When it came time to pick out a movie on Netflix, however, it didn’t feel right to me. I was having a little anxiety and already felt like I wasn’t in the mood for something scary. After going through the entire movie list, she could tell I wasn’t as excited as normal. Again, without hesitation, she jumped in with an answer and suggested we postpone the scary movie and watch something else. I didn’t want to break our tradition, but it sounded like a good plan. We still made s’mores, which were tasty but a little tough and super sweet. I could only eat one. Again, without worry, she scooped up the leftover s’mores and returned with popcorn, making the evening all right again. We started watching at her suggestion a Halloween-appropriate but not-so-scary-show and ended up on Stranger Things. As a side note, we have only watched two episodes, but that show is as good as everyone says and is going to be addictive!

What started as an anxious week for me and continued into an emotional weekend really went alright in the end because my partner was there for me. Looking back over everything I went through with Greta, I only handled as well as I did because she helped me handle it in the first place. Now, a year later, when I expected to be able to continue along like normal, she still lets me get it out and steps in like it’s no trouble when I need a good, ugly cry, frozen yogurt, and s’mores with a not-so-scary Halloween movie. I still get teary-eyed when I let myself experience how much I still miss Greta, but having a partner who is supportive of that emotion makes it manageable. Greta’s box will probably always be on a shelf somewhere nearby and our collage of her pictures reminds me how happy her life was before she was sick, but it’s the support and love that my partner gives me when I feel like the box isn’t enough or I forget how happy she was when she was here that helps me feel like it’s okay to feel this way sometimes.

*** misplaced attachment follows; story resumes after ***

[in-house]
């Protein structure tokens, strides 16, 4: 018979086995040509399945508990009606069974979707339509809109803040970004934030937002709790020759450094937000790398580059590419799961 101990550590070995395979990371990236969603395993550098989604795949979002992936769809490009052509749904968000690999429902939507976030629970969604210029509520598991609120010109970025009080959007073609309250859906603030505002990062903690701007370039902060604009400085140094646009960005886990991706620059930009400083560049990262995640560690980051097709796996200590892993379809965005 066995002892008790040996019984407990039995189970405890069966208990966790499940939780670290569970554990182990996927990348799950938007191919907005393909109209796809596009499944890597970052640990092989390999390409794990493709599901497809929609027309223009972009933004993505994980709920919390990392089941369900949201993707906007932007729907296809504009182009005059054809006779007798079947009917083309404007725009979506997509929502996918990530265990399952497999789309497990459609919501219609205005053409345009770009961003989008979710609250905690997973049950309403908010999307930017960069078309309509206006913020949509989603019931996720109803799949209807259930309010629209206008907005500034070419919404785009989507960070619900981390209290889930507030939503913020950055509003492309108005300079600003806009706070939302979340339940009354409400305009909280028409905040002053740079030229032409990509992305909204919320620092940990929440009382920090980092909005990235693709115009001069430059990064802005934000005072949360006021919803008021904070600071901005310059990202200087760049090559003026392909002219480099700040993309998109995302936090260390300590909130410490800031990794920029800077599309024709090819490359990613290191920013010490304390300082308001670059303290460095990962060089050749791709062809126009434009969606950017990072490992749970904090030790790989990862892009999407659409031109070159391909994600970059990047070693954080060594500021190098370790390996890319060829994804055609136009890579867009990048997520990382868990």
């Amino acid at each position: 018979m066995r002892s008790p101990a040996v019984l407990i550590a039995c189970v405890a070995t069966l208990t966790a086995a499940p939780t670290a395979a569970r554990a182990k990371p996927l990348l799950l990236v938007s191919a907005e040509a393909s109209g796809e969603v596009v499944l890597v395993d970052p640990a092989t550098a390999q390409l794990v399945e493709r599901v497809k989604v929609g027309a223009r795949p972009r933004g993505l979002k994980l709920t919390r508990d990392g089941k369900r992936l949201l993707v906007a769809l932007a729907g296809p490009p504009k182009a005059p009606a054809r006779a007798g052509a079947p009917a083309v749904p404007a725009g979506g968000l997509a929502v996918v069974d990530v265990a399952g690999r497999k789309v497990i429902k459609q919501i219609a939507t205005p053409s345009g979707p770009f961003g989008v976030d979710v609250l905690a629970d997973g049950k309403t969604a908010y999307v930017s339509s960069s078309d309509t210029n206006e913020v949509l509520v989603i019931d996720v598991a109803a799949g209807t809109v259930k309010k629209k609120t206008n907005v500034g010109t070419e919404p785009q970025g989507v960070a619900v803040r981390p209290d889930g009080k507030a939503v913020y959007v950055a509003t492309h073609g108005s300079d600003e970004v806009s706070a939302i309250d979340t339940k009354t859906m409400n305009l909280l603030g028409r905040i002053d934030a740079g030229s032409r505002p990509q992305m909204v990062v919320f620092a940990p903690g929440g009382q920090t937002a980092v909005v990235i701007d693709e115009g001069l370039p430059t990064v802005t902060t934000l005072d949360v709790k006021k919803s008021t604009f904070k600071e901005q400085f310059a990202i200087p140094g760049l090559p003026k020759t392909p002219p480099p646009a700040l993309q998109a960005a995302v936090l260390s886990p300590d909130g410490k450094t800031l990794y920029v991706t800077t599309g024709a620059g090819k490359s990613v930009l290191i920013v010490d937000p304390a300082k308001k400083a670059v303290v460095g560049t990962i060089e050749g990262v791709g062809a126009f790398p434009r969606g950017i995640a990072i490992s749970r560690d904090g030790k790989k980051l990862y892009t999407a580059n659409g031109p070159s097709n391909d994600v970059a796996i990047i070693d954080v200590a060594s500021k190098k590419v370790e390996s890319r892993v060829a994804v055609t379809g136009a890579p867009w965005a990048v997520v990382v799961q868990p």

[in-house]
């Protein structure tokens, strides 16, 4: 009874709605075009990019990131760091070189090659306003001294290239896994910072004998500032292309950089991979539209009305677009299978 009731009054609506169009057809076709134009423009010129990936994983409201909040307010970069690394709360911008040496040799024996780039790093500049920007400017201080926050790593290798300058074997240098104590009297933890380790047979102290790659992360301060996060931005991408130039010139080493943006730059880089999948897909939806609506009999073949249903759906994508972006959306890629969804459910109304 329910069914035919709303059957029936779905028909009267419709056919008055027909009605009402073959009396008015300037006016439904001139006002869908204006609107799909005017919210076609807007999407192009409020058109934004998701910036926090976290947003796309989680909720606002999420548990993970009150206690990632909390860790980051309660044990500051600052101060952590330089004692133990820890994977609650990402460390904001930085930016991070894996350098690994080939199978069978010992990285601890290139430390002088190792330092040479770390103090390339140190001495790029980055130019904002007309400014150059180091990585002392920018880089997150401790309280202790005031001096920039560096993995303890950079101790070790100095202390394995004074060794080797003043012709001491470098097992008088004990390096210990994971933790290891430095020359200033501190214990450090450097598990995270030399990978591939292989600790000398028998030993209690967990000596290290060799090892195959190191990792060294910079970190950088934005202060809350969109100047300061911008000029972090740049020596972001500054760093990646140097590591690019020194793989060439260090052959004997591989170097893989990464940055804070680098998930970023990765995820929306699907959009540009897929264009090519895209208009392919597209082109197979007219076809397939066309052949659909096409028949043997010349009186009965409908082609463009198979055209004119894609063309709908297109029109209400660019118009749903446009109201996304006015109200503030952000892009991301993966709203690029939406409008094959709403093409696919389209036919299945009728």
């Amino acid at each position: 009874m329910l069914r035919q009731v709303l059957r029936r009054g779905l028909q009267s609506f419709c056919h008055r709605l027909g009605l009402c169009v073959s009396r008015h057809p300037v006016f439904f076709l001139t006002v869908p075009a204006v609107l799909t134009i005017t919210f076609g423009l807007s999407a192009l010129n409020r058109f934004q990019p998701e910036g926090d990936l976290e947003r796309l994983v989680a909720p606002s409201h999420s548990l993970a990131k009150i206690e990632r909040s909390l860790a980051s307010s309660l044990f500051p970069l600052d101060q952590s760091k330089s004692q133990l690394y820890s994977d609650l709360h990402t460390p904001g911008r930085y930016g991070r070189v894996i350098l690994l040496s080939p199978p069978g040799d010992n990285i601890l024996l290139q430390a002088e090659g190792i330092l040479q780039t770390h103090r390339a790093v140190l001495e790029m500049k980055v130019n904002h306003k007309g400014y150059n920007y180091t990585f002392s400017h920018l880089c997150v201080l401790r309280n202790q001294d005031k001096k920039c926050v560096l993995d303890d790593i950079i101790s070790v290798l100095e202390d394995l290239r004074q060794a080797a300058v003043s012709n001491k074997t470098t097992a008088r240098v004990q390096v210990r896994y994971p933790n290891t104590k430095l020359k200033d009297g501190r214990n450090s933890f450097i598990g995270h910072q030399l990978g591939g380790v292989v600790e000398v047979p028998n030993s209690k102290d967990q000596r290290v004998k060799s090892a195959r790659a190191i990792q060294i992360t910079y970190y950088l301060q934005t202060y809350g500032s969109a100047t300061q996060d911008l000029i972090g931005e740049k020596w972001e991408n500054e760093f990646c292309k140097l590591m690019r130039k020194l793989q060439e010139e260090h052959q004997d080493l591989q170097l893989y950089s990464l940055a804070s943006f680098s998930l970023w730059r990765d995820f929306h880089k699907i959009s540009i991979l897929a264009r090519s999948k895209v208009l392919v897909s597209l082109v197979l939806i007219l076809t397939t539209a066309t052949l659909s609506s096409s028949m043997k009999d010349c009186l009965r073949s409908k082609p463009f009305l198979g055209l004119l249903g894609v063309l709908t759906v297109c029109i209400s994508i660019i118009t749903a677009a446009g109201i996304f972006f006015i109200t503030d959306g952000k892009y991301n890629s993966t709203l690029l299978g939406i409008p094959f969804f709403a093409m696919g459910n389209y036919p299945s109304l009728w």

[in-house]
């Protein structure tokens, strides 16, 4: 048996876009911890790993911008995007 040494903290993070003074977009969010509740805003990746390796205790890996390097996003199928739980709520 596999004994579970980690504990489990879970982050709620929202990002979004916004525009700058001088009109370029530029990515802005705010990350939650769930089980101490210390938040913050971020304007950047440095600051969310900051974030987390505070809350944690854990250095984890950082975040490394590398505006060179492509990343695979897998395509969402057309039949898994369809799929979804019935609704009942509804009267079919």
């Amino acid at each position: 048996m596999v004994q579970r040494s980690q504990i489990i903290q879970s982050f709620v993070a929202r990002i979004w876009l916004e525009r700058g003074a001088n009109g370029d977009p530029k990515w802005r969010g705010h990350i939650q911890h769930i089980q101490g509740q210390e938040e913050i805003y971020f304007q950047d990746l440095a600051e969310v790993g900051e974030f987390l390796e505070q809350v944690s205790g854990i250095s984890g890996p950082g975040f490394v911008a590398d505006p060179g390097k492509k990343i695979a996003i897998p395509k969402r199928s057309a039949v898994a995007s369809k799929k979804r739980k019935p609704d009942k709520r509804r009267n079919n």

I don’t remember where I heard the quote–I want to say it was a movie quite a while back–but in an emotional scene, there was a line that has stuck with me over the years. One character says to another through tears that she doesn’t understand why it hurts so badly to have lost someone she loved. The other character replies that perhaps it hurts so much because the love was simply that strong. And how wonderful of a thing that must be to have had. In the end, I’m very blessed to have had so strong a bond with a cat that I miss her this much even today and to have so strong  a love with my partner that she understands why. Not everyone gets to experience these parts of life as fluently as I do. For these, the love of a cat, the love of a partner, and s’mores on movie night, I am very, very thankful.